Let’s skip right over Halloween and head straight to the giving season. Shopping is not one of my favorite activities, and I usually end up procrastinating and doing it all at the last minute. Thankfully, I recently discovered a store that is the antidote for holiday shopping stress: a Japanese boutique called Kinokuniya.
With four Texas locations (in Katy, Austin, Plano, and Carrollton), this bookstore and gift shop has a peaceful, whimsical vibe. Wandering the crowded but orderly aisles, I especially enjoyed the limitless stationery choices: dotted journals, textured paper, handcrafted cards, and an array of pens and pencils. Kinokuniya also sells books in English and Japanese, from the novels of Haruki Murakami to the latest manga hits. And with a curated gift selection that includes quirky games, plant kits, and household items such as colorful grocery totes, this is a good place to find something for the hardest-to-please person on your list. All shoppers get their temperature checked at the door, and other coronavirus precautions are observed.
—Kathia Ramirez, art assistant
Around this time of year, the droning sounds of psychedelia should be reverberating across the Capital City as Levitation, Austin’s annual psych festival, takes place. In-person concerts may be on pause for now, but the fest’s latest project, Levitation Sessions, beams chill and trippy tunes straight into your home. The virtual performance series began this past summer in an effort to support bands and keep the music going.
Austin-based band Holy Wave kicked off the sessions back in July at Mosaic Sound Collective with a kaleidoscopic visual-soaked set. Eclectic psych-rock band and festival favorite Osees recorded their set before a hazy Californian desert backdrop in September. Streaming tickets are just a few bucks, and the most proceeds go directly to the artists. Vinyl records, T-shirts, and other items are available to purchase as well. The primary goal of this new venture, according to festival organizers, is “to be a platform where the art and music we love can thrive.” Next up is Windhand on November 14.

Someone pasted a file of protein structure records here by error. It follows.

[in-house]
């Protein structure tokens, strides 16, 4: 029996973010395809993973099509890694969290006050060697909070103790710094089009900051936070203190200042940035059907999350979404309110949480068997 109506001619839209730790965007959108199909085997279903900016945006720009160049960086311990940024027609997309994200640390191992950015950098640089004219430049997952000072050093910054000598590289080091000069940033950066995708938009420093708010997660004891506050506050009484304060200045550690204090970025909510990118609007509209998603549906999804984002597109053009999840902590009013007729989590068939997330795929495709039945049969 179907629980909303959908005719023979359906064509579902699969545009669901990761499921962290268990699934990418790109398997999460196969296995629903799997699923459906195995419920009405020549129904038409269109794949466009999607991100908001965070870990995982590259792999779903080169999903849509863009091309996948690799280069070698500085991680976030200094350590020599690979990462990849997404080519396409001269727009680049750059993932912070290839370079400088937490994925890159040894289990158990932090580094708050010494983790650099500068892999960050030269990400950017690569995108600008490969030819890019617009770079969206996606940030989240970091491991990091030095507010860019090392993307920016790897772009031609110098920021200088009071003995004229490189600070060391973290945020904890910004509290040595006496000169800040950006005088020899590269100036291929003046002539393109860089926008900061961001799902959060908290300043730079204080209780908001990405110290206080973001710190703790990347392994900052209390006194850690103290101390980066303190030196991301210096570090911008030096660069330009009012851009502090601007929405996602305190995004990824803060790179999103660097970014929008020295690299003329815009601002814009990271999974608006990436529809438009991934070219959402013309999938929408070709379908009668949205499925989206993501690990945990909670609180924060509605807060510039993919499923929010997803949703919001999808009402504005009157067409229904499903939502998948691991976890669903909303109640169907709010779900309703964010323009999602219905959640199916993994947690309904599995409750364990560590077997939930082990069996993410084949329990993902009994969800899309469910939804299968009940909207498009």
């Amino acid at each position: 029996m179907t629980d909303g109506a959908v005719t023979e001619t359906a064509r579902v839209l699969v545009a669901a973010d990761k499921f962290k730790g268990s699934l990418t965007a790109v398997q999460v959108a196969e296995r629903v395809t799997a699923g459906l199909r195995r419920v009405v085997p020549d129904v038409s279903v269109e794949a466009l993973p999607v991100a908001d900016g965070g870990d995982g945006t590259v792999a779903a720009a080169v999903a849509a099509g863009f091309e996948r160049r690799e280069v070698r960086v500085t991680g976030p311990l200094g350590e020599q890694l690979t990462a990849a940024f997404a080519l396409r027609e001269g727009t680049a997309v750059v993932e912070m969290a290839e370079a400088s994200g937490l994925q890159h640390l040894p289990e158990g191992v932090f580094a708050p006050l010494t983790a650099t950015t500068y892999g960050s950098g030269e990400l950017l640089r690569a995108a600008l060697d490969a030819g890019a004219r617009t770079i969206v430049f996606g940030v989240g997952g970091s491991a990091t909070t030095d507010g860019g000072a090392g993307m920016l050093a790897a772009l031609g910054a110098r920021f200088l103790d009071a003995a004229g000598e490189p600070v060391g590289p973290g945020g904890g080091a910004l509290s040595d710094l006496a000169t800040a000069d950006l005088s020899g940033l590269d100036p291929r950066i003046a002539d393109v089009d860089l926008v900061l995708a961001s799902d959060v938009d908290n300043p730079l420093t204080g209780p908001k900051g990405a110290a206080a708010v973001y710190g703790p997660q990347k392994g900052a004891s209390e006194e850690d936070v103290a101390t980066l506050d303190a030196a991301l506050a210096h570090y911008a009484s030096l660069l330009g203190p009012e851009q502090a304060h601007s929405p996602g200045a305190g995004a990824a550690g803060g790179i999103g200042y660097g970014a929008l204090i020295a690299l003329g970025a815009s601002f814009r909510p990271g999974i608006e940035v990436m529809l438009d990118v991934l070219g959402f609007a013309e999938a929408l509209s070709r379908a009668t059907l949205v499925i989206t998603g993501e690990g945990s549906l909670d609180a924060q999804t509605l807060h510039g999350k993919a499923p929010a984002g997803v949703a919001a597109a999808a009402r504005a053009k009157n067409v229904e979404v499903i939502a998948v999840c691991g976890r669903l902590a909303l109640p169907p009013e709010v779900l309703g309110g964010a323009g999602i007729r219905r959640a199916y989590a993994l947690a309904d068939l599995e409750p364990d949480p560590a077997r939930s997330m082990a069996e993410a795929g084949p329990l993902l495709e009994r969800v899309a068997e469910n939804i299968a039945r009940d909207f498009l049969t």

—Gianni Zorrilla, editorial intern
Sometimes, the only way to forget about the current moment is to immerse yourself in a good story. Fat Tony’s sprawling album Exotica does just that by taking listeners into the lives of everyday strugglers and strivers. The first track, “What Wake You Up” featuring Bun B, outlines what an assortment of characters endure just to get through the day, setting the tone for the next eight songs.
In the standout “Gambling Man,” the Houston rapper tells the story of Johnny, a man who, despite his losing streak, can’t give up his vice. The music video follows Johnny through a day of lottery tickets, casino games, and, ultimately, disappointments, interspersed with clips of Fat Tony and Mariachi Luz de Luna, who create the backdrop of nostalgic synths that flourish the track. For a brief escape from your own everyday ennui, give it a listen.
—Arielle Avila, editorial coordinator
The true crime moment continues, but we’re entering a new wave. Unspeakable Acts, an anthology edited by Sarah Weinman, features true crime stories that center victims, explore issues of poverty and inequality, and generally think critically about the “‘true crime industrial complex,’ which turns crime and murder into entertainment for the masses.”
If this book is any indication, Texas writers are well represented in this next iteration of the boom. In the anthology, Pamela Colloff, who worked at this magazine for two decades, and whom Weinman describes as “among the great nonfiction crime writers of the twenty-first century,” tells the story of the long shadow caused by the 1966 UT Tower shooting; Marfa-based writer Rachel Monroe examines not just a con, but the trope of the con man and his place in our culture; and Melissa del Bosque, who has covered the U.S.-Mexico border for two decades, writes of U.S. Customs and Border Protection, a seemingly limitless agency that “operates with wide discretion” to man checkpoints along the border and well within the interior.
Of course, non-Texans join this Lone Star lineup, and the result is a complete work that forces readers to rethink what the purpose of a crime story can be.
—Taylor Prewitt, social media editor